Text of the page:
The leaves are finally torn from the poplars to reveal their grey, wintry outlines. The last of the autumn colour hangs in the hazel understorey. The Molinia ‘Transparent’* wait until now to do their very best and, as the wood becomes bare, the grasses in the garden begin their blaze.
I first saw Molinia ‘Transparent’ in the mid ‘90’s, growing in the garden of the late Mien Ruys in the Netherlands. I’d gone with my friends Izzy and Gabriela to meet this great designer and to look at her garden, which was ground-breaking for its juxtaposition of loose, naturalistic planting to the geometries of the layout. It was several weeks earlier in the autumn and the molinia were planted alone and in gravel so that you could appreciate their reach and the fullness of filamentous flower. They were spaced so that you could walk between the plants, which arched up and out and towards each other. Planted just as they should be to reveal their form and to make a place of their own. The flowers, which were yet to go to seed, were plum-red forming a dark halo at their extremities. Everything moved as we walked amongst them, swayed by the slightest breeze and our caresses.
I was so taken with them that it would have been impossible to return home without, so I bought three from a nearby nursery growing the very same stock and planted them in my Peckham garden. I placed them on the edge of a small clearing so that they could each have the orbit they needed and where they had room when at full extension to claim the space in late summer. I sent delicate white persicarias up amongst the panicles and the creamy arum lilies that they foregrounded hovered in the criss-cross of their dark plumage.
I left the plants there when we moved as we left in late autumn and grasses hate to be transplanted when their roots become dormant. But when I tried to find them again it quickly became clear that ‘Transparent’ had become muddled in the trade, because of their promiscuous behaviour when put together with other molinias. The impostors I bought were poor relatives, not as graceful nor as gauzy. Worried that I may have lost my originals and their associations, I wrote to David and Megumi, who’d taken on our Peckham house and who were enjoying the legacy of the garden. Megumi very kindly sent me a spring division.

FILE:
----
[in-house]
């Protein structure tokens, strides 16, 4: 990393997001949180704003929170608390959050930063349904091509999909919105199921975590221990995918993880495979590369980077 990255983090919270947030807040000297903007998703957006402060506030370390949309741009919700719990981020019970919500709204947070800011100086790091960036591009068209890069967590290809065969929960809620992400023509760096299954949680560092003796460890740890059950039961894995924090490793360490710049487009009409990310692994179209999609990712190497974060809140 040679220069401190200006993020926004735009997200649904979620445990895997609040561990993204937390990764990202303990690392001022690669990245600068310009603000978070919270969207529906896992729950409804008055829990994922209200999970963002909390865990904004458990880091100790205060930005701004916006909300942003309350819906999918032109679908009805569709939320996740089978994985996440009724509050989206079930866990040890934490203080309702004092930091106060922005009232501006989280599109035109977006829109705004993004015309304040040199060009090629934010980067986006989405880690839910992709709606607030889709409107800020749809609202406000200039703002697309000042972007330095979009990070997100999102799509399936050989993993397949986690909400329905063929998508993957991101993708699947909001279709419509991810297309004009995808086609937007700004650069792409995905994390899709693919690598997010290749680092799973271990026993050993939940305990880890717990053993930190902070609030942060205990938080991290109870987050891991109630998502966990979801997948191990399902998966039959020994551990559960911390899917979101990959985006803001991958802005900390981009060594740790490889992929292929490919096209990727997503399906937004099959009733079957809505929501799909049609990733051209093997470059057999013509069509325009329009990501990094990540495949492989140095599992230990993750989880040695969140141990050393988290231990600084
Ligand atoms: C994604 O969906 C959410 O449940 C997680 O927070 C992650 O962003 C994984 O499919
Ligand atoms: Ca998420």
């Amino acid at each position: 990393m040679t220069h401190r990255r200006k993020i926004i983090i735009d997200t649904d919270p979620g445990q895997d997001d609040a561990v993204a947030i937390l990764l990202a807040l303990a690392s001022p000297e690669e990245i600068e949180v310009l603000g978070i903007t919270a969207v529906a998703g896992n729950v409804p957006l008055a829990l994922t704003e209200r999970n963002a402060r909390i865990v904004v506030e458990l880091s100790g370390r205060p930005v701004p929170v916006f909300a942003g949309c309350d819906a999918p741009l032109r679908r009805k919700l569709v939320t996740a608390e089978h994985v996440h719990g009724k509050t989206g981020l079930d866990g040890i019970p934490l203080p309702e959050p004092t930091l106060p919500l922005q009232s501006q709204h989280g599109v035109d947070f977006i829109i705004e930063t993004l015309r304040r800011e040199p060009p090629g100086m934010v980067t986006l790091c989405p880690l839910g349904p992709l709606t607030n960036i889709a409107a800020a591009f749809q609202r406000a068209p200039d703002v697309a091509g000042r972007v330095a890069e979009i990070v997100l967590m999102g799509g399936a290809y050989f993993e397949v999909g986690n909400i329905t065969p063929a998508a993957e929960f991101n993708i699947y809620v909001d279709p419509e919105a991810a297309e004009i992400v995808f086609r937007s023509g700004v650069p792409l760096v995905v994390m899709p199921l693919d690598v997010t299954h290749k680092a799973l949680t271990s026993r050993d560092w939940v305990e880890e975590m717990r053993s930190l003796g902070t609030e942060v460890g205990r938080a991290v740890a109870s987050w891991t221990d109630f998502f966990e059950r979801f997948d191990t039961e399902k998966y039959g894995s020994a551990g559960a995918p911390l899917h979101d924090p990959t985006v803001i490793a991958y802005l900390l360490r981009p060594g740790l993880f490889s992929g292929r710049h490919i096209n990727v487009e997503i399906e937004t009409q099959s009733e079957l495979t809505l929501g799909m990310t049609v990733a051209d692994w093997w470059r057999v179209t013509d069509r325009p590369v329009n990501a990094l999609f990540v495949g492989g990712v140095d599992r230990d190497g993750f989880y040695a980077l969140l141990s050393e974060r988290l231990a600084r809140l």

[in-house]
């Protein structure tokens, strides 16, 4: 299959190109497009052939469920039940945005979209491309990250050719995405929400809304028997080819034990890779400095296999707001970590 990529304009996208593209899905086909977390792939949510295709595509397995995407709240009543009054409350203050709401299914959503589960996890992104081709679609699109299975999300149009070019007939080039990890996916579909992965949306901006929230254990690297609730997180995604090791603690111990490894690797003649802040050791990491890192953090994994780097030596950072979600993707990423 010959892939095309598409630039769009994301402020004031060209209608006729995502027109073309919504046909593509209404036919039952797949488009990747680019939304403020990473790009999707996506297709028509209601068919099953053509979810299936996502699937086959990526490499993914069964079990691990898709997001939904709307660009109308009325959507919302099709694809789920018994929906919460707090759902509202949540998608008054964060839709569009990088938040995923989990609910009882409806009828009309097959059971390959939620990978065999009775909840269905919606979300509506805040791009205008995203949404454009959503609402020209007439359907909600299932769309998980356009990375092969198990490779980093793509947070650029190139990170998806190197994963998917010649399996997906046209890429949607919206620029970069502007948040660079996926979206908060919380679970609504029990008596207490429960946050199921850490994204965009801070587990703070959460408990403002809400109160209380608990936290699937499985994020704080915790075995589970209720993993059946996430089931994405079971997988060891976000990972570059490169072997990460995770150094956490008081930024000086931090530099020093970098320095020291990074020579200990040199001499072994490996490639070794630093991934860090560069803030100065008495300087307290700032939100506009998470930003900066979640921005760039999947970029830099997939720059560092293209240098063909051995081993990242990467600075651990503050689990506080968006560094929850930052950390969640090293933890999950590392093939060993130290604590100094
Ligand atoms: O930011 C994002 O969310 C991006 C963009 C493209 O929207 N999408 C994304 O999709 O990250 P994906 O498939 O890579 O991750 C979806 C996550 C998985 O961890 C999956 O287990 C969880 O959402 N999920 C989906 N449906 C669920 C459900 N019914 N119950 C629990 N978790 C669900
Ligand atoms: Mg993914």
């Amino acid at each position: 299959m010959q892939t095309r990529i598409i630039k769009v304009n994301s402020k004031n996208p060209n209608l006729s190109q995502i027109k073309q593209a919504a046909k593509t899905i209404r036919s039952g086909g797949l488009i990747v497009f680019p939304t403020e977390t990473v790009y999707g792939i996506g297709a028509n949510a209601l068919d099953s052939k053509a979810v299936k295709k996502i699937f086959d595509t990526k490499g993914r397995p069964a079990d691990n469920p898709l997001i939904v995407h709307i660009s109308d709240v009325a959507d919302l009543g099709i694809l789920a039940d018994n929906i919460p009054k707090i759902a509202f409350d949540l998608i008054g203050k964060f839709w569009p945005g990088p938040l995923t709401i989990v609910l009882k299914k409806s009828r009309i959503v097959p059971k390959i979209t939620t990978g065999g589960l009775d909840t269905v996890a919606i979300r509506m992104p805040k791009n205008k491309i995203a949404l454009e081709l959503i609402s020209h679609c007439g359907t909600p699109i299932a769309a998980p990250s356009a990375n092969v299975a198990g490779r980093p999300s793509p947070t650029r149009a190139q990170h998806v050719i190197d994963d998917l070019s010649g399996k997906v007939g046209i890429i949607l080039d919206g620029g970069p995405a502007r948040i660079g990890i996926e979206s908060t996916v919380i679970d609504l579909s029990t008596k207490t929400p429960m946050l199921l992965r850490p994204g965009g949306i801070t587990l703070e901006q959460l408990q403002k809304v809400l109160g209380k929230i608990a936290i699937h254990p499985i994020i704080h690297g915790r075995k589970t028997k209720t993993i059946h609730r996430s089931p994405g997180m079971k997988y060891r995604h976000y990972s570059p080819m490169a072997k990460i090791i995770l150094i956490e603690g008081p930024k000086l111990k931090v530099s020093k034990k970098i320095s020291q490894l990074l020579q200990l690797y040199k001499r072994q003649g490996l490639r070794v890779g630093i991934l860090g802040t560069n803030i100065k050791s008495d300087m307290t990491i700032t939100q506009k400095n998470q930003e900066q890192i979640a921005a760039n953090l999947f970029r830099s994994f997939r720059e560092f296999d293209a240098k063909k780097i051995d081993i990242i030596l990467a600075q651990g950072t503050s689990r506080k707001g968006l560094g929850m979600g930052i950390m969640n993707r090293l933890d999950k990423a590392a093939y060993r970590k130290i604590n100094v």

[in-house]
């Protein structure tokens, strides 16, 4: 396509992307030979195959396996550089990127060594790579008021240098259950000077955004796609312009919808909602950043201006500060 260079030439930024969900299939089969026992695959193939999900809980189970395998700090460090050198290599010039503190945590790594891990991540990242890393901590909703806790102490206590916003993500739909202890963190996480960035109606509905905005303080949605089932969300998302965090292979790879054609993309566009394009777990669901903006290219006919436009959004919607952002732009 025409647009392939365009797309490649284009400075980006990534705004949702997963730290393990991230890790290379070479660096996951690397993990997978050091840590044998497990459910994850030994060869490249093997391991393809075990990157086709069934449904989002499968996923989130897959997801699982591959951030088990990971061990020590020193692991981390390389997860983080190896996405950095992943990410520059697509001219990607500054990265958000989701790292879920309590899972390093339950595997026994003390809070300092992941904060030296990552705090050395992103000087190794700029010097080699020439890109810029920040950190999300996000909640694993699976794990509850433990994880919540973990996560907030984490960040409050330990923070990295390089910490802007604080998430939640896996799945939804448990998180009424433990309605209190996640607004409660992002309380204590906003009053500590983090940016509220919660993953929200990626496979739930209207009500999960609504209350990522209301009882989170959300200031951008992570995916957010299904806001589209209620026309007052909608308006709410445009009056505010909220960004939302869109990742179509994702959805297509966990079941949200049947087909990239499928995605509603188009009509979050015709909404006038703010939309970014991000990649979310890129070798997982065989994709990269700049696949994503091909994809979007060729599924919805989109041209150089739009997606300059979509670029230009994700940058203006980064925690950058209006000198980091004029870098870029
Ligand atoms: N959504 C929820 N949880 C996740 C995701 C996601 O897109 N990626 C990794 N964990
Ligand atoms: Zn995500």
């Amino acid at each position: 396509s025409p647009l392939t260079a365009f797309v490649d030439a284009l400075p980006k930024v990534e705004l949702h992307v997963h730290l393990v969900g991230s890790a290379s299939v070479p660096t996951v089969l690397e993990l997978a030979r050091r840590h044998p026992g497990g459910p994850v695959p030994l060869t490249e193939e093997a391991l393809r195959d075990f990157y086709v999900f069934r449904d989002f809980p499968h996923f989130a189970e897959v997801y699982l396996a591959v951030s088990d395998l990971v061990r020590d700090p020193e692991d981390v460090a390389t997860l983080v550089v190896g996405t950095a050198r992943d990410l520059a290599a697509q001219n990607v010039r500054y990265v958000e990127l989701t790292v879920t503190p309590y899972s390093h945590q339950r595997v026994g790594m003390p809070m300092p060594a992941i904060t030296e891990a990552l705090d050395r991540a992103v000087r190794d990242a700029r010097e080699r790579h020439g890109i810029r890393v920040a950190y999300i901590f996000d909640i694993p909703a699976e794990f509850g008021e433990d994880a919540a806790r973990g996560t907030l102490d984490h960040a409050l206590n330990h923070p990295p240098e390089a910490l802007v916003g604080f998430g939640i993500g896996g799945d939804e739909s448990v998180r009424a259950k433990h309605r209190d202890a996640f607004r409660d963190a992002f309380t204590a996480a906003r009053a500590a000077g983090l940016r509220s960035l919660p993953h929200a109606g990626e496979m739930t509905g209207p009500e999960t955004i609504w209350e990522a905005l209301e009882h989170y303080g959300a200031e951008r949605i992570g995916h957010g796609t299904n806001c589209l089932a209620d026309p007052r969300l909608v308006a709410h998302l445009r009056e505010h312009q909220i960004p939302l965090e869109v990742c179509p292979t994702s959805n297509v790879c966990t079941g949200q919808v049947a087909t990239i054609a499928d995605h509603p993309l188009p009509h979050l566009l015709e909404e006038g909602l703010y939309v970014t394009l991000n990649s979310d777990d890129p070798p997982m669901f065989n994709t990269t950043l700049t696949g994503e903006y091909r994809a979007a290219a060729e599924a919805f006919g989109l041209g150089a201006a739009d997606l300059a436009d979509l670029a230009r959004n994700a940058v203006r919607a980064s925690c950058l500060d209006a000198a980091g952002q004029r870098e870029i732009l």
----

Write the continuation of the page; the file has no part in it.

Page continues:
This single plant was grown on in my stock bed and divided into four when it was large enough. By the time we were ready to plant the garden, I had big enough clumps to be able to split and step plants to either side of the paths. They were the tone setters and what drove the planting around them, and the prime agent of the mood change that happens where the paths intersect in the middle of the garden. I thought about Mien Ruy’s calculated use of space and air in her planting to play to their airiness and have given them a good three metres between plants so that they barely touch. They reach just enough so that they brush you as you move in the clearing made by the path. All the plants around them are low to allow them an uninterrupted ascent and spread. Salvia patens, Calamintha sylvatica ‘Menthe’ and low-growing Sanguisorba ‘Tanna’.
Molinia grow in damp ground and clearings in Europe, so they like our retentive soil. They have not suffered at all in the last two summers, but this year I have noticed that their reach is a little curtailed, as they have reserved some energy for not having as much water. Their colour in the last fortnight, as we have made the transition from autumn to winter, has been stronger than ever though. Glowing a tawny ginger on wet days and luminous as the mists hang in the valley they provide a spun gold counterpoint to the upright black skeletons of digitalis, veronicastrum and agastache. You have to take in their glory right now when they are at their peak, because molinia are the first to topple when wet weather and frost take their toll. By the end of the month their airy crowns will lie akimbo, falling whichever way the wind takes them like pick-up-sticks. We leave them where they fall into dormancy. Parchment pale and ephemeral when their gauze is gone, but always very much there to look forward to.
*The full name is Molinia caerulea ssp. arundinacea ‘Transparent’
Words: Dan Pearson | Photographs: Huw Morgan
Published 3 December 2022